TOUCH TONES

Even more in our faces, given their roots in pornography rather than television, are the mixed-media pieces from John Haeseler's "Pink Triangle Series." The series' title comes from the Nazi symbol used to identify gays in World War II concentration camps, and the artist has supplemented it with portraits of gay couples and kissing sailors. Haeseler is angry, and if viewers have any doubt about it, they need only notice that he has also included pictures of friends and fellow artists who have died from AIDS, including Paul Knope, Stan Lund and, notably, Wes Kennedy.

Kennedy, who died in 1993, is a lightning rod for homophobia- and AIDS-related issues in the local art world, where work in which he is the subject abounds. And Haeseler's "Wes Kennedy" is dark and haunting. The artist has copied the image of Kennedy so many times, it has arrived at an advanced state of disintegration that directly reflects the state of Kennedy's health when Haeseler took the photograph.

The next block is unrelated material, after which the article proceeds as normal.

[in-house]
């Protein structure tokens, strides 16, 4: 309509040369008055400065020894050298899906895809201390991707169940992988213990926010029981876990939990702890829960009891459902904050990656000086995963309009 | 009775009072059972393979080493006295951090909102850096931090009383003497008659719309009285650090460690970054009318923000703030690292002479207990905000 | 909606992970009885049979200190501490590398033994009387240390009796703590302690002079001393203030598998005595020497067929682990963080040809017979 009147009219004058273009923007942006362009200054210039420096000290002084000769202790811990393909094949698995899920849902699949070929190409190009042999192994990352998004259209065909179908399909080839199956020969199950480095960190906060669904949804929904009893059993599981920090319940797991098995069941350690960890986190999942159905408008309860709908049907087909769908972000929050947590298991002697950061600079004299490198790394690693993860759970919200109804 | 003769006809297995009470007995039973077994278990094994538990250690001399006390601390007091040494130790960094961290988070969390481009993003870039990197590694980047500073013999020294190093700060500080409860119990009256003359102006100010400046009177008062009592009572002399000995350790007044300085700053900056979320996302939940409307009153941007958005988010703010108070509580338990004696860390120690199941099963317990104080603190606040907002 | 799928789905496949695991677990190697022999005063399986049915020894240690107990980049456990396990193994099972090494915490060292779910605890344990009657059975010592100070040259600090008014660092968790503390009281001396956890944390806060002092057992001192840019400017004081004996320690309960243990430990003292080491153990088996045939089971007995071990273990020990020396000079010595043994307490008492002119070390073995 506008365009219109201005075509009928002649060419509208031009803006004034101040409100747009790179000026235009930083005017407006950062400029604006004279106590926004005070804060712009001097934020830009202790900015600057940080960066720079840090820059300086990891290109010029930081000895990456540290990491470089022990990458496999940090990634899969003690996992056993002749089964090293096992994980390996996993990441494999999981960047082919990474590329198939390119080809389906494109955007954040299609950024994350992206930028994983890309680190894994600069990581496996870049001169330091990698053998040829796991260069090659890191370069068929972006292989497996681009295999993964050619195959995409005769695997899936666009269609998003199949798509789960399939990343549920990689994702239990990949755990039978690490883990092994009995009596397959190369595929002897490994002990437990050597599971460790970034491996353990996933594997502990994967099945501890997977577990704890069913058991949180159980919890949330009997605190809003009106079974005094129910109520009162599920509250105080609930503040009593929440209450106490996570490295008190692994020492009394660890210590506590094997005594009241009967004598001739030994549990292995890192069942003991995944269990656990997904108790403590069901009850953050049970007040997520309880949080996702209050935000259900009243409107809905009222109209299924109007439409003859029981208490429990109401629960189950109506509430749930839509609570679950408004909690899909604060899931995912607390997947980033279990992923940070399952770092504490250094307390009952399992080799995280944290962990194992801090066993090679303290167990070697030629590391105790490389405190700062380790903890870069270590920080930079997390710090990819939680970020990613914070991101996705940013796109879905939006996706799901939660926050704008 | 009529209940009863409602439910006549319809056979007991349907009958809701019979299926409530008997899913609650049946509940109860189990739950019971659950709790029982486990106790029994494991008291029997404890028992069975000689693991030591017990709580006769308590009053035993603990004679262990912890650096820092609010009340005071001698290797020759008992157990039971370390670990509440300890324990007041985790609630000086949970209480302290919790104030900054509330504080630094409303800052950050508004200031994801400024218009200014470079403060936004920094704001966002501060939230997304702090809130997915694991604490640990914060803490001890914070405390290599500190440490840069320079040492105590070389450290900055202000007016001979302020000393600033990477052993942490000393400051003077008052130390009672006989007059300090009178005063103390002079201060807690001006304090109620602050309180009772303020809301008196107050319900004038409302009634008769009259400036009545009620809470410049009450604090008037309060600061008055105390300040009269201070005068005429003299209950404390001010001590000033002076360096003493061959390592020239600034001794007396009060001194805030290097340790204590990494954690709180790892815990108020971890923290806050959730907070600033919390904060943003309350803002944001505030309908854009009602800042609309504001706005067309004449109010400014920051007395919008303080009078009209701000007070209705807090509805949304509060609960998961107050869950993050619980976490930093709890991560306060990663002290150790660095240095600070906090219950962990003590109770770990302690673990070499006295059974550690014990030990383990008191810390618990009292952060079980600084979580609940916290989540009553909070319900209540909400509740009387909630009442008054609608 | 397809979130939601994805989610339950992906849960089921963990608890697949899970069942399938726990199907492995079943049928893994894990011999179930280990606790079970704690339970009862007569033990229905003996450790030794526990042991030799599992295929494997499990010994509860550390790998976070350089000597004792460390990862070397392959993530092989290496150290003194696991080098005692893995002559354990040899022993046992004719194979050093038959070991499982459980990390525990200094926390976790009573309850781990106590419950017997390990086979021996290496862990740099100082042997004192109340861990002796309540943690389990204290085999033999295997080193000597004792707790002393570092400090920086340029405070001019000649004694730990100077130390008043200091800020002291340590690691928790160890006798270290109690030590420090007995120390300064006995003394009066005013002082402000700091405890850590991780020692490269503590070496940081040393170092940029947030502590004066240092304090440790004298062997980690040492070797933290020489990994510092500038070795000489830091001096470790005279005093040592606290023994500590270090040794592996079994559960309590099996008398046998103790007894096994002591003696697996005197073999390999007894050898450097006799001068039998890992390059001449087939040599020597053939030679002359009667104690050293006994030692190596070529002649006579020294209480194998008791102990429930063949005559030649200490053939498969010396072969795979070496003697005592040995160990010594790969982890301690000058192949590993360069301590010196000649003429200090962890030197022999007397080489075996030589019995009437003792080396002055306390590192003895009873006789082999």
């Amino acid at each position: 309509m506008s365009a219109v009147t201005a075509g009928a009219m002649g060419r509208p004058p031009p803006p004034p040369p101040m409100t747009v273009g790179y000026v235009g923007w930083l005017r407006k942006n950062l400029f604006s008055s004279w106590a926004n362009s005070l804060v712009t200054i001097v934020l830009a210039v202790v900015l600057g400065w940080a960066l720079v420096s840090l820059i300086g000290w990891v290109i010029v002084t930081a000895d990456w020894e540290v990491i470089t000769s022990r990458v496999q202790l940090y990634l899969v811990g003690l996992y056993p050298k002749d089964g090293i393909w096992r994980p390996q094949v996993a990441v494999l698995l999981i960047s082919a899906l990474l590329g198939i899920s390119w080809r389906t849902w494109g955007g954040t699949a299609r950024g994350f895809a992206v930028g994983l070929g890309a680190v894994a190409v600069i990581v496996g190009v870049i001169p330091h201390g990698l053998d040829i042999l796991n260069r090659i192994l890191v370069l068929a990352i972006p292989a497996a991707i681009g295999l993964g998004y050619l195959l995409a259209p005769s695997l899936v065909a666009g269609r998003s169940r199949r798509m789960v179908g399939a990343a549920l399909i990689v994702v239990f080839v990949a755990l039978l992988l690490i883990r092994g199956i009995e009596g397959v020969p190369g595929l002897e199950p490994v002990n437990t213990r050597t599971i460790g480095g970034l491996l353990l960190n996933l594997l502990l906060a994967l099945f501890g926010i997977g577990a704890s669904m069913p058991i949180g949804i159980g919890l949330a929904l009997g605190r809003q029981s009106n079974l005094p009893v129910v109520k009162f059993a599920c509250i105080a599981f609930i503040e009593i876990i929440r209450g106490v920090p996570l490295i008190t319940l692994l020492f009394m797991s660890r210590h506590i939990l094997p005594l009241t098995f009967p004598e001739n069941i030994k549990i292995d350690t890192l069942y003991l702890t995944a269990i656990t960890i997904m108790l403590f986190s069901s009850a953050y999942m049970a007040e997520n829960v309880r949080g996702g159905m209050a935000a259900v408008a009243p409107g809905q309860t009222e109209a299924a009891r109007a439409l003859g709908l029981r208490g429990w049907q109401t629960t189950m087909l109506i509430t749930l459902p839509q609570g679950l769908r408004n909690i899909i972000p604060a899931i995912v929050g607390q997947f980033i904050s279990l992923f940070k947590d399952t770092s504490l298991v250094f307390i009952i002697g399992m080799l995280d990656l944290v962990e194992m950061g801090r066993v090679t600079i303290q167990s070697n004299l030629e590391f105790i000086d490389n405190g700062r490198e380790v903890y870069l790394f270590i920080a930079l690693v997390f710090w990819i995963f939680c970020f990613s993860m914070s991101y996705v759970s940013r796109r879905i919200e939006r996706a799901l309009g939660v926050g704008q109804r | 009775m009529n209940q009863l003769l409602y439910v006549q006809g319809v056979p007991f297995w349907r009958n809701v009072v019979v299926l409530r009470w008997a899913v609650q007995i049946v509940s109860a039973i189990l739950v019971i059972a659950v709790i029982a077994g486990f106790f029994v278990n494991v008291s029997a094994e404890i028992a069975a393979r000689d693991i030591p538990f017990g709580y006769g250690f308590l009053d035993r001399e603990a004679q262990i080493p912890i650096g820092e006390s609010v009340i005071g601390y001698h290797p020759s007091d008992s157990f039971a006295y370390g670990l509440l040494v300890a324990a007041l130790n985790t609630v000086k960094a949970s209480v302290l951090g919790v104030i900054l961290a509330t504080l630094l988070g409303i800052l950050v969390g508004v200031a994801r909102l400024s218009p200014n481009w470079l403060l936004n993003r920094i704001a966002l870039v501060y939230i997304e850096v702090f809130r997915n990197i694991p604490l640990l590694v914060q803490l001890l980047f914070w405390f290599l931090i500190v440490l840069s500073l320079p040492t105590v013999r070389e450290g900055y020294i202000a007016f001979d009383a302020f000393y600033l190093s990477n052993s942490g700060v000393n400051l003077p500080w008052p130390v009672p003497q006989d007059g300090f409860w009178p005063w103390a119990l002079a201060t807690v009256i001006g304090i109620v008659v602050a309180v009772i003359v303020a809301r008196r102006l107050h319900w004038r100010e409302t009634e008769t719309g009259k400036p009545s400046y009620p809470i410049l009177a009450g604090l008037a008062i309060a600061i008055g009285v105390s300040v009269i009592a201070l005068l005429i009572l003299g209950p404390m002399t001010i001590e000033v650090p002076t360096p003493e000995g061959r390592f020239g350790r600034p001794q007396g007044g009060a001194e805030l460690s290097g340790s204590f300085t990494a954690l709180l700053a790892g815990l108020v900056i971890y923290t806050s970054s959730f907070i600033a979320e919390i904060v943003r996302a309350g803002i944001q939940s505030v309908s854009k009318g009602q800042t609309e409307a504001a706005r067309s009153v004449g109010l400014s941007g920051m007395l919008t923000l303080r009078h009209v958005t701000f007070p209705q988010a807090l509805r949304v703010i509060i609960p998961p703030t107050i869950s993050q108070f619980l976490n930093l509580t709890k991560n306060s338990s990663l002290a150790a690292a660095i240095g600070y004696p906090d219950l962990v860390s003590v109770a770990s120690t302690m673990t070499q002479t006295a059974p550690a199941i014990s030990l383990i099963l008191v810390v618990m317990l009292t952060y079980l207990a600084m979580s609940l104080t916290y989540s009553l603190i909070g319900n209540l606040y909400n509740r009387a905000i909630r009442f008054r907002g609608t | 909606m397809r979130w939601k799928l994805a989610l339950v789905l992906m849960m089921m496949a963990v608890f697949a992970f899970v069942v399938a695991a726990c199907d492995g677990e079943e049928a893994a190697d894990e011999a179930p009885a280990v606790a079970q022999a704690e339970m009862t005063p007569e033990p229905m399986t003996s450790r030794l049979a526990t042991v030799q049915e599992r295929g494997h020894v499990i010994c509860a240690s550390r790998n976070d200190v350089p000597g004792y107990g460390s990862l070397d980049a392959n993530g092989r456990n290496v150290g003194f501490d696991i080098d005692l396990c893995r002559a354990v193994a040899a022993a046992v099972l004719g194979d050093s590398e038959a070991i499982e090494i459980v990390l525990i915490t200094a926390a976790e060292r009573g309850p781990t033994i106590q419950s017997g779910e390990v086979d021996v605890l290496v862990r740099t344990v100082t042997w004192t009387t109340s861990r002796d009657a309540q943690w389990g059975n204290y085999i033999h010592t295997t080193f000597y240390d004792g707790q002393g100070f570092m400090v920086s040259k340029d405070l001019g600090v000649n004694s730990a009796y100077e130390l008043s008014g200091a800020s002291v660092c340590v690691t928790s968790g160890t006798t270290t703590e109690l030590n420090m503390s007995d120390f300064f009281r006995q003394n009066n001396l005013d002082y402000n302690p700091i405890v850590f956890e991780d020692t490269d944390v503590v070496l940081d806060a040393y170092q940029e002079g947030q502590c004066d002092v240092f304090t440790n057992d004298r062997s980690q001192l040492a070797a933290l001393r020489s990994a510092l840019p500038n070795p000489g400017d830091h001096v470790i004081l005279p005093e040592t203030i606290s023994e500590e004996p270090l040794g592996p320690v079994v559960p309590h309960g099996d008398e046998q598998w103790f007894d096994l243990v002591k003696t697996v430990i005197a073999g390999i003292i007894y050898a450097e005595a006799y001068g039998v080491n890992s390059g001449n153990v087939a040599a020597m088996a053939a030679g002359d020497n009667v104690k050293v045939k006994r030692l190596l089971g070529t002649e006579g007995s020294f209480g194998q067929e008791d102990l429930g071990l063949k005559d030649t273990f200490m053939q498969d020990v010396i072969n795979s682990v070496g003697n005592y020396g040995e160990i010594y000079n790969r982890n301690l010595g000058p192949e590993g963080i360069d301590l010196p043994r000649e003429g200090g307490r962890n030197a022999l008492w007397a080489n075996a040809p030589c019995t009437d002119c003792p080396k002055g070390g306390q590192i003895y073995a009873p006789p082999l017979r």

Many of the "Pink Triangle Series" works appear at first to be totally abstract. But as a closer look will reveal, that's not the case. Typically, a layer of photocopied images of hardcore pornography has been laid down and then almost totally obscured by a thin, translucent coat of gold paint. Most, though not all, of the works feature a pink triangle floating against the gold field. In a piece like "M'Angle," a scene of a young man masturbating can only be seen when the work is viewed from the side. Straight on, it looks like a geometric abstraction. Haeseler uses the same formula in "D'Angle (Bone Appetite)" in which the subject is male-to-male oral sex.

The Amendment 2 debate has brought gay issues to the forefront of local politics, so it's interesting to notice how in the art world it's the topic that dares not speak its name. Even the gallery is squeamish about the gay content of Haeseler's pieces; the press release for Repro 3 describes the "Pink Triangle Series" work as "mainly pink and gold" and points out that Haeseler both "reveals and hides" his topic--while neglecting to say what that topic is.

Raising difficult political issues is one of the things that's easy to do while working in a neo-pop style. That's why art of this kind is rarely seen in either public or corporate collections: It has too much to say. Though Bernier's and Schorr's intentions are ambiguous enough to lead a viewer through multiple levels of interpretation, no one could miss Haeseler's point--except, perhaps, the author of Mackey's press release.

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